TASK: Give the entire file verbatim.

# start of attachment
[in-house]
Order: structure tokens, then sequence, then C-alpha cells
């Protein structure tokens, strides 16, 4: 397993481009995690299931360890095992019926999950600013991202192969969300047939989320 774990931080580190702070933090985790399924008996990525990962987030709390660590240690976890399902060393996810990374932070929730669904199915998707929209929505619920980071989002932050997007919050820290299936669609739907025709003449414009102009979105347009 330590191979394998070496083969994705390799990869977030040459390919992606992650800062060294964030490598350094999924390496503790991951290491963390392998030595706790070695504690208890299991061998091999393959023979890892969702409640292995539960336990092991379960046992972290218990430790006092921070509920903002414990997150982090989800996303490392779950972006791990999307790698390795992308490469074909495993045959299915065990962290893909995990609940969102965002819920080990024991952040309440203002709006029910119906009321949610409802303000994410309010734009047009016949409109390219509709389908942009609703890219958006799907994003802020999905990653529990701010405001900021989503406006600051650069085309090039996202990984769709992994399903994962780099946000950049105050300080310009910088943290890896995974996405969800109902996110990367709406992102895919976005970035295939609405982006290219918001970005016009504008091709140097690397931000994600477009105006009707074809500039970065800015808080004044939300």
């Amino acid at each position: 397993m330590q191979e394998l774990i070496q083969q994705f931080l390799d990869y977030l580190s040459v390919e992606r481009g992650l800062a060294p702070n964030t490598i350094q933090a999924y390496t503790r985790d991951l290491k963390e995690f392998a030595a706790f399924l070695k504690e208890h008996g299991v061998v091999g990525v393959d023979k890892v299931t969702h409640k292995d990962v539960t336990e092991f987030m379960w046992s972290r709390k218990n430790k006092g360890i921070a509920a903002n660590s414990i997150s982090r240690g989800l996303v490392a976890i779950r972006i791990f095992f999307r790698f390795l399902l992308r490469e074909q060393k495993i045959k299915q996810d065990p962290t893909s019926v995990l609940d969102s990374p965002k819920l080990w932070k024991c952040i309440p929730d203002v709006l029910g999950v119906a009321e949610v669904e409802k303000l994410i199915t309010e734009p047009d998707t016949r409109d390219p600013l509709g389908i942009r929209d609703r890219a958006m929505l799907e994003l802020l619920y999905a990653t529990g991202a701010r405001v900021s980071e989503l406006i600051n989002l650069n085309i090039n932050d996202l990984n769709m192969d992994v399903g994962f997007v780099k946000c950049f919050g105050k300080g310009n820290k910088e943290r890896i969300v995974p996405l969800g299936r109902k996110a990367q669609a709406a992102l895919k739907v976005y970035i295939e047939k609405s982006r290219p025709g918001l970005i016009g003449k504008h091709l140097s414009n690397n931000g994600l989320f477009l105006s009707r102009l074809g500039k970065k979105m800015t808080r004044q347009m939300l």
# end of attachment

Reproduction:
[in-house]
Order: structure tokens, then sequence, then C-alpha cells
């Protein structure tokens, strides 16, 4: 397993481009995690299931360890095992019926999950600013991202192969969300047939989320 774990931080580190702070933090985790399924008996990525990962987030709390660590240690976890399902060393996810990374932070929730669904199915998707929209929505619920980071989002932050997007919050820290299936669609739907025709003449414009102009979105347009 330590191979394998070496083969994705390799990869977030040459390919992606992650800062060294964030490598350094999924390496503790991951290491963390392998030595706790070695504690208890299991061998091999393959023979890892969702409640292995539960336990092991379960046992972290218990430790006092921070509920903002414990997150982090989800996303490392779950972006791990999307790698390795992308490469074909495993045959299915065990962290893909995990609940969102965002819920080990024991952040309440203002709006029910119906009321949610409802303000994410309010734009047009016949409109390219509709389908942009609703890219958006799907994003802020999905990653529990701010405001900021989503406006600051650069085309090039996202990984769709992994399903994962780099946000950049105050300080310009910088943290890896995974996405969800109902996110990367709406992102895919976005970035295939609405982006290219918001970005016009504008091709140097690397931000994600477009105006009707074809500039970065800015808080004044939300």
């Amino acid at each position: 397993m330590q191979e394998l774990i070496q083969q994705f931080l390799d990869y977030l580190s040459v390919e992606r481009g992650l800062a060294p702070n964030t490598i350094q933090a999924y390496t503790r985790d991951l290491k963390e995690f392998a030595a706790f399924l070695k504690e208890h008996g299991v061998v091999g990525v393959d023979k890892v299931t969702h409640k292995d990962v539960t336990e092991f987030m379960w046992s972290r709390k218990n430790k006092g360890i921070a509920a903002n660590s414990i997150s982090r240690g989800l996303v490392a976890i779950r972006i791990f095992f999307r790698f390795l399902l992308r490469e074909q060393k495993i045959k299915q996810d065990p962290t893909s019926v995990l609940d969102s990374p965002k819920l080990w932070k024991c952040i309440p929730d203002v709006l029910g999950v119906a009321e949610v669904e409802k303000l994410i199915t309010e734009p047009d998707t016949r409109d390219p600013l509709g389908i942009r929209d609703r890219a958006m929505l799907e994003l802020l619920y999905a990653t529990g991202a701010r405001v900021s980071e989503l406006i600051n989002l650069n085309i090039n932050d996202l990984n769709m192969d992994v399903g994962f997007v780099k946000c950049f919050g105050k300080g310009n820290k910088e943290r890896i969300v995974p996405l969800g299936r109902k996110a990367q669609a709406a992102l895919k739907v976005y970035i295939e047939k609405s982006r290219p025709g918001l970005i016009g003449k504008h091709l140097s414009n690397n931000g994600l989320f477009l105006s009707r102009l074809g500039k970065k979105m800015t808080r004044q347009m939300l």